'Real Thing' not real; 'Measure' too light; 'Bishop' won't fly; 'Messiah'

A hand too light for weighty material Andrei Belgrader directs ''Measure for Measure'' at the American Repertory Theatre with a deft, light hand.

Perhaps too light.

He creates a mythical kingdom with its own bizarre ceremonies, nonsensical salutes, and wacky walks. Many of the props are child-size and inventively portable. The throne is bright green, water shoots out of the floor, and a yellow ''horse'' waddles on stage.

Belgrader's ingenuity is a lot of fun. The problem is that ''Measure'' is a play about ''mortality and mercy in Vienna,'' and it runs deeper than Belgrader's shallow waters. It concerns a young deputy named Angelo, temporarily in power, who adheres too rigidly to the code of morality he imposes on a licentious kingdom. He condemns to death a youth who has gotten his fiancee pregnant.

Angelo is swayed neither by reasoned pleas for mercy by the youth's sister nor by the discovery that he himself is capable of committing the same ''crime.'' Angelo offers the sister, a novitiate, a trade: her body for her brother's life.

This is weighty stuff. The frolic is fine in the comic scenes. But it goes further than providing a counterpoint to the serious message - it bounces off the walls.

Odd touches creep into the acting as well. Marianne Owen, who plays sister Isabella, blazes with intelligence, and there is great clarity to some of her impassioned appeals. But she runs, flat-footedly, everywhere, and breathlessly rattles off her lines. And she's as sensible as an earnest Girl Scout.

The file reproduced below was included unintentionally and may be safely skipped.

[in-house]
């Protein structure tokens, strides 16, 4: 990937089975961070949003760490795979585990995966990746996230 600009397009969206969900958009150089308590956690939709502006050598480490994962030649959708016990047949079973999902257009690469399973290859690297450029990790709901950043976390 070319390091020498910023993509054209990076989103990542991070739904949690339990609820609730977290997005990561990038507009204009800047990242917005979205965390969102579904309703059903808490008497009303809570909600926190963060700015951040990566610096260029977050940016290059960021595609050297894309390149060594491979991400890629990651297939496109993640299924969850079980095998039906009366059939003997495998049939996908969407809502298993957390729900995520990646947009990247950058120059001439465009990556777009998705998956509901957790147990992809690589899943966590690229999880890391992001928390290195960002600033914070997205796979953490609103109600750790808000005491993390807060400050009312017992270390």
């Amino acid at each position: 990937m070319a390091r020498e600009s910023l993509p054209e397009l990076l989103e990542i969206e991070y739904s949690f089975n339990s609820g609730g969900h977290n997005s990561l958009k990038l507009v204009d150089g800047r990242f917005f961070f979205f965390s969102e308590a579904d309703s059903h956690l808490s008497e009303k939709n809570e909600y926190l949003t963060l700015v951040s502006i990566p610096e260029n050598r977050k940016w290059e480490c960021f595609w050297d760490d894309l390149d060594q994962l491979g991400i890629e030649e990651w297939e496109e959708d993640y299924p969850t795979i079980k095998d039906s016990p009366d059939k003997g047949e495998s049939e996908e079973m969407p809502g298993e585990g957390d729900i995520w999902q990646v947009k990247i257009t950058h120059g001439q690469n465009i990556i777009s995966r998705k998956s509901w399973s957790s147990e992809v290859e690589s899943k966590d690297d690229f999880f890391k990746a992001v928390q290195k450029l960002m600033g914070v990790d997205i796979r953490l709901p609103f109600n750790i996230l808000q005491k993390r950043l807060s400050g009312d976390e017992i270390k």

The Duke, played by Robert Stattel, has a wonderfully warm presence and a grand room-filling voice. But he has an abrupt (though funny) tantrum, and leans , very undukelike, on another character. Tony Shalhoub is a young, slight Angelo , initially more milk toast than zealot. But when Isabella refuses his proposition, he erupts into fits of pique that leave him twisted and slobbering. His is not the fall of a man who loves law too unwisely, but the petulance of a thwarted boy.

The tantrums and the toys all say that director Belgrader feels that the audience won't be able to take the issues of chastity, hypocrisy, and forgiveness seriously without being burlesqued. By placing the play out of real time and place, he's saying these concerns aren't quite real either. He stares them in the face - and blinks.

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